and feel confused, drowsy or agitated. These could be signs of a

serious side effect called ‘neuroleptic malignant syndrome’.

Very fast, uneven or forceful heartbeat (palpitations). You may also

have breathing problems such as wheezing, shortness of breath,

tightness in the chest and chest pain.

Convulsions/fits and movements that you cannot control, mainly of the

tongue, mouth, jaw, arms and legs.

You may get infections more easily than normal such as fever, severe

chills, sore throat or mouth ulcers. These could be signs of a blood

problem.

Tell a pharmacist or doctor as soon as possible if you have any of the

following side effects:

Breathing more slowly or less deeply than normal.

Feeling restless and not being able to keep still.

Changes in skin or eye colour.

Problems with your eyesight.

Rigid or stiff muscles, trembling or shaking or difficulty moving.

Feeling dizzy, lightheaded or faint when you stand or sit up quickly (due

to low blood pressure).

Unexpected excitement or hyperactivity. Problems passing urine.

Tell your doctor or pharmacist if any of the following side effects gets

serious or lasts longer than a few days or if you notice any side

effects not listed in this leaflet:

Constipation

Dry mouth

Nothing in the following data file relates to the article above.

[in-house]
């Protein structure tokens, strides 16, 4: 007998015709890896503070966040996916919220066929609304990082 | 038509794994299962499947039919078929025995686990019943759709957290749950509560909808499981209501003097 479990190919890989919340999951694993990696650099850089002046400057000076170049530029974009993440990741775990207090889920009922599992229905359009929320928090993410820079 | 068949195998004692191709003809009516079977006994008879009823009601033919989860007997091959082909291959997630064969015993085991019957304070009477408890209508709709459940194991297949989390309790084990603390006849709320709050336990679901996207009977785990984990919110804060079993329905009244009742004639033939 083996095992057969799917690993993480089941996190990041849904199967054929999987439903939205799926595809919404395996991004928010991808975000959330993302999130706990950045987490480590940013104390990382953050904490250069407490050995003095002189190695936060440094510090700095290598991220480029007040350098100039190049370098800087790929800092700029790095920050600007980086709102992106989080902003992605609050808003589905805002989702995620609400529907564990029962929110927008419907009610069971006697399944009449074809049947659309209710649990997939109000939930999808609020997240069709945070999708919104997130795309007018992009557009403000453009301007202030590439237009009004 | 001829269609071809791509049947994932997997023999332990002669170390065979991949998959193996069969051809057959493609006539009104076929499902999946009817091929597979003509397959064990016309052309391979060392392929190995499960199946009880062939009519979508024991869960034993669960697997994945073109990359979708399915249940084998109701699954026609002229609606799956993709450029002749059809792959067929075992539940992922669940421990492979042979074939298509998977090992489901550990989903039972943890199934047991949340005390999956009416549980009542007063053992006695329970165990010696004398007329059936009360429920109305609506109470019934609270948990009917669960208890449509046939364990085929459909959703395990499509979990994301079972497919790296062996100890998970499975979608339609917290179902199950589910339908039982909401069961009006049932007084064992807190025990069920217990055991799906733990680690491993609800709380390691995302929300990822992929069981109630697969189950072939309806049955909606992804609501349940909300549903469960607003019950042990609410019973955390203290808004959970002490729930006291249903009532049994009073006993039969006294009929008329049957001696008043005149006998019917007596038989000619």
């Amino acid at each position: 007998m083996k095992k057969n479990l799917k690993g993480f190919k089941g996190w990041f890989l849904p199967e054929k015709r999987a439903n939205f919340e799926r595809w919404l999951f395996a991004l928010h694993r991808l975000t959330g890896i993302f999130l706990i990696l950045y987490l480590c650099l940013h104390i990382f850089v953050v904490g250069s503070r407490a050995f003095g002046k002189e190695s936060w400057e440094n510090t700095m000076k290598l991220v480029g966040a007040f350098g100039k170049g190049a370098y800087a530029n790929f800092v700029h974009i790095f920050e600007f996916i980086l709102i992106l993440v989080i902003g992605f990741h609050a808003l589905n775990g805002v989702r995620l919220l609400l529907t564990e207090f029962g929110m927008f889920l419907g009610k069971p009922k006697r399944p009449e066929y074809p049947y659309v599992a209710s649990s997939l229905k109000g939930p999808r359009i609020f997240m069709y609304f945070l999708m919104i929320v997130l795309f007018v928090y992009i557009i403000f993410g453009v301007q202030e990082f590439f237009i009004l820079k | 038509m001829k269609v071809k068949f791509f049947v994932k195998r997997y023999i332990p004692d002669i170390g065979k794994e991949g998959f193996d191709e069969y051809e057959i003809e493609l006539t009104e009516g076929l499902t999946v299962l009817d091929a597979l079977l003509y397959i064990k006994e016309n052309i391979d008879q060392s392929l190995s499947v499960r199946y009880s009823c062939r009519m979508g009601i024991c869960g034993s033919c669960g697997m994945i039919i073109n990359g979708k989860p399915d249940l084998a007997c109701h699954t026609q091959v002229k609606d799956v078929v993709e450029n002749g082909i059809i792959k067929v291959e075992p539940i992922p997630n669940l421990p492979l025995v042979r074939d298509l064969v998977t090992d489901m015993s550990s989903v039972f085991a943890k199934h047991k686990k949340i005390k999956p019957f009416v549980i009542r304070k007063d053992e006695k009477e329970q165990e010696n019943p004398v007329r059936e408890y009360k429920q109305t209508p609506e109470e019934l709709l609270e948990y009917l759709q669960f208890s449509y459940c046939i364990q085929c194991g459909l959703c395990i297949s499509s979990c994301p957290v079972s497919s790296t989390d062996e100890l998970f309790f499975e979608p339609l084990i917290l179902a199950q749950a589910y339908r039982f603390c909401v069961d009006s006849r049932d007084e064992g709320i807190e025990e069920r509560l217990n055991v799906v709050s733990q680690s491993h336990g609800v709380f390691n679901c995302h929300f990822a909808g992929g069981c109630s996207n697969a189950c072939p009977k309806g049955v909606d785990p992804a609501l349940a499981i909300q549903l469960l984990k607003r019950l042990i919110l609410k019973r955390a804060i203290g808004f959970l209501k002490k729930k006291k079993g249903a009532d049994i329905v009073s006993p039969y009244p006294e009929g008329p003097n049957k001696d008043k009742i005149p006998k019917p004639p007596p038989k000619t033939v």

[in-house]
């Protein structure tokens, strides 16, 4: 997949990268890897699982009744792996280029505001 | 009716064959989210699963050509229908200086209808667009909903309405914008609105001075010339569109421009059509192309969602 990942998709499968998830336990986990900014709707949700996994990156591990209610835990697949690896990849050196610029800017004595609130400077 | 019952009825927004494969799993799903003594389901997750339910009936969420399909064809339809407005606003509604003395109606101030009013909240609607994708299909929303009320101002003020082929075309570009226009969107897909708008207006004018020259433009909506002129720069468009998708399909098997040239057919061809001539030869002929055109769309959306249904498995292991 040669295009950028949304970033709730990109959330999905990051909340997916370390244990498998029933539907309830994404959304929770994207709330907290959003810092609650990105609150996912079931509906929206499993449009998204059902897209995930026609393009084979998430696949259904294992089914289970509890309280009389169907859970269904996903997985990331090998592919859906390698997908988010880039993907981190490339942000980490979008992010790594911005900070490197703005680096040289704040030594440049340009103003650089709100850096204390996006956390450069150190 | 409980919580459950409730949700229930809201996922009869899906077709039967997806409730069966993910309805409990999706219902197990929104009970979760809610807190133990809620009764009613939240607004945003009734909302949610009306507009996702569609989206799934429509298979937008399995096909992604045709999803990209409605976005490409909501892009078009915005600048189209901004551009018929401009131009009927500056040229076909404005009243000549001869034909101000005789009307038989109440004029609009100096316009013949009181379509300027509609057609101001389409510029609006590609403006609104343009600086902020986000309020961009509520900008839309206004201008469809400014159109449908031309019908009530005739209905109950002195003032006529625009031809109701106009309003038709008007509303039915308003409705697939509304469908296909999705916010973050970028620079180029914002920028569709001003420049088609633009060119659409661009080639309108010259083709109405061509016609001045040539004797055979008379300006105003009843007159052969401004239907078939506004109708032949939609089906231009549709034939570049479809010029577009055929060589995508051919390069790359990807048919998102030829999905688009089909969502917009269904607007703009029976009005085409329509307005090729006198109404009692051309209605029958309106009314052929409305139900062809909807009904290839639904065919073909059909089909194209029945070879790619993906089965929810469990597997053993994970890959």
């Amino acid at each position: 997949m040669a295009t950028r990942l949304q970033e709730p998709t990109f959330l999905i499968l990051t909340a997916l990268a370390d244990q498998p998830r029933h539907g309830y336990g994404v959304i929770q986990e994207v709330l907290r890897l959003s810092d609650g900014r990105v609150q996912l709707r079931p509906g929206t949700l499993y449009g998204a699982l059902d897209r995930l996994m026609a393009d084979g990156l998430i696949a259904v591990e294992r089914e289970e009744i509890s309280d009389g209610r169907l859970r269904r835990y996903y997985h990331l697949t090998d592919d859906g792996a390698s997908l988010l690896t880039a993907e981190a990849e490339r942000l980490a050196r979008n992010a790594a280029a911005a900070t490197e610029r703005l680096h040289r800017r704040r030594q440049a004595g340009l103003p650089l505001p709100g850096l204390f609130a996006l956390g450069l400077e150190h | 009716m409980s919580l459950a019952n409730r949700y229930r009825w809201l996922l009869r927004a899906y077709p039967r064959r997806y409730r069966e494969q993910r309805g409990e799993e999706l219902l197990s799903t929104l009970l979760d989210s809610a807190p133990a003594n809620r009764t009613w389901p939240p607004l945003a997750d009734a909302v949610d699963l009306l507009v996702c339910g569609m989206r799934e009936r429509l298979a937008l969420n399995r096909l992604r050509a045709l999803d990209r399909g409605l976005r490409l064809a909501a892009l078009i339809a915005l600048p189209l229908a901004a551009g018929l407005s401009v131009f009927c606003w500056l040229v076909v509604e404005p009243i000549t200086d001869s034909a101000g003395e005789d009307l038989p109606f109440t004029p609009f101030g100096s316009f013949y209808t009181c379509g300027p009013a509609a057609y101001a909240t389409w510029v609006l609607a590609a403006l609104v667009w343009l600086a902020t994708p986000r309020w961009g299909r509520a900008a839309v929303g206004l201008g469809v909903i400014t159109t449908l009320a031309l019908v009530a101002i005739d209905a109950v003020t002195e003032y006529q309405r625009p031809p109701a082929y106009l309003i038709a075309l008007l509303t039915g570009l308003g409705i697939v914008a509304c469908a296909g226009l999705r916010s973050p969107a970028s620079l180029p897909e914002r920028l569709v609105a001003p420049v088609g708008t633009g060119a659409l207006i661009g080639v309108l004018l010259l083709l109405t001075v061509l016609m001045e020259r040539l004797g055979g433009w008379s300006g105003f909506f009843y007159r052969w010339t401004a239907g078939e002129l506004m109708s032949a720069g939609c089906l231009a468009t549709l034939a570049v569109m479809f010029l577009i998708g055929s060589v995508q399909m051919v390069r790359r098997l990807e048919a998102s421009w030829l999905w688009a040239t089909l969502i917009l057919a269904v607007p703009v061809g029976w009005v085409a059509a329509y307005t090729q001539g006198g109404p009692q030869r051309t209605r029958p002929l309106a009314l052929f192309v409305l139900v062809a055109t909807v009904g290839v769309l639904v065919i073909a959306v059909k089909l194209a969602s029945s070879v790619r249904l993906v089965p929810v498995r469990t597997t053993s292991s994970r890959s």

Stuffy nose

Difficulty sleeping (insomnia)

Feeling agitated

Dizziness

Headache

Drowsiness

Being more sensitive to the sun than usual

Unusual production of breast milk in men and women

Breast enlargement in men

Loss of menstrual periods

Difficulty in getting or maintaining an erection or in ejaculating

(impotence)

Skin redness, swelling and itching (contact skin sensitisation)

Skin rashes

Reporting of side effects

If you get any side effects, talk to your doctor or pharmacist. This includes

any possible side effects not listed in this leaflet. You can also report side

effects directly via the Yellow Card Scheme at:

www.mhra.gov.uk/yellowcard

or search for MHRA Yellow Card in the

Google Play or Apple App Store.

By reporting side effects, you can help provide more information on the

safety of this medicine.

5) How to store alimemazine tablets

Keep out of the sight and reach of children.

Do not use alimemazine tablets after the expiry date which is stated on